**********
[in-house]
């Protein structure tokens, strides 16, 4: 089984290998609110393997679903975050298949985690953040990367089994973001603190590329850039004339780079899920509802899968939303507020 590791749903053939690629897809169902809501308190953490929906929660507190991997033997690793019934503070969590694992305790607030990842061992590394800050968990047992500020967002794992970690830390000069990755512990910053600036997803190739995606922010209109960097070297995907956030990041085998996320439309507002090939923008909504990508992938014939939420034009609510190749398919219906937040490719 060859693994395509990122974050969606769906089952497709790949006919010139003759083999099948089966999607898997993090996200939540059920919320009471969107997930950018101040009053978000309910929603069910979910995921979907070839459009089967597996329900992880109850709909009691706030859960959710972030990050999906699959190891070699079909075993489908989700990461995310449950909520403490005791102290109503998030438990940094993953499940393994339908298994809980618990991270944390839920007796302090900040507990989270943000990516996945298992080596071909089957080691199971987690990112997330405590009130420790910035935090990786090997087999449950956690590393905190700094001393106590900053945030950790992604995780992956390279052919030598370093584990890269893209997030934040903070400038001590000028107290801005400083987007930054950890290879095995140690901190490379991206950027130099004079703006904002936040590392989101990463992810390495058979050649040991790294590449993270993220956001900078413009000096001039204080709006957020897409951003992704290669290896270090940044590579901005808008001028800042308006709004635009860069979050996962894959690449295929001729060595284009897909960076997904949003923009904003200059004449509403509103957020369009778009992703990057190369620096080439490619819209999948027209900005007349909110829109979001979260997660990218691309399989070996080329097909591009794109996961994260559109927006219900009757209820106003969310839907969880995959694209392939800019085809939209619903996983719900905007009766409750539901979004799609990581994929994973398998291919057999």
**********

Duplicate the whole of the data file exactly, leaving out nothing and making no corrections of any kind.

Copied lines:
[in-house]
């Protein structure tokens, strides 16, 4: 089984290998609110393997679903975050298949985690953040990367089994973001603190590329850039004339780079899920509802899968939303507020 590791749903053939690629897809169902809501308190953490929906929660507190991997033997690793019934503070969590694992305790607030990842061992590394800050968990047992500020967002794992970690830390000069990755512990910053600036997803190739995606922010209109960097070297995907956030990041085998996320439309507002090939923008909504990508992938014939939420034009609510190749398919219906937040490719 060859693994395509990122974050969606769906089952497709790949006919010139003759083999099948089966999607898997993090996200939540059920919320009471969107997930950018101040009053978000309910929603069910979910995921979907070839459009089967597996329900992880109850709909009691706030859960959710972030990050999906699959190891070699079909075993489908989700990461995310449950909520403490005791102290109503998030438990940094993953499940393994339908298994809980618990991270944390839920007796302090900040507990989270943000990516996945298992080596071909089957080691199971987690990112997330405590009130420790910035935090990786090997087999449950956690590393905190700094001393106590900053945030950790992604995780992956390279052919030598370093584990890269893209997030934040903070400038001590000028107290801005400083987007930054950890290879095995140690901190490379991206950027130099004079703006904002936040590392989101990463992810390495058979050649040991790294590449993270993220956001900078413009000096001039204080709006957020897409951003992704290669290896270090940044590579901005808008001028800042308006709004635009860069979050996962894959690449295929001729060595284009897909960076997904949003923009904003200059004449509403509103957020369009778009992703990057190369620096080439490619819209999948027209900005007349909110829109979001979260997660990218691309399989070996080329097909591009794109996961994260559109927006219900009757209820106003969310839907969880995959694209392939800019085809939209619903996983719900905007009766409750539901979004799609990581994929994973398998291919057999």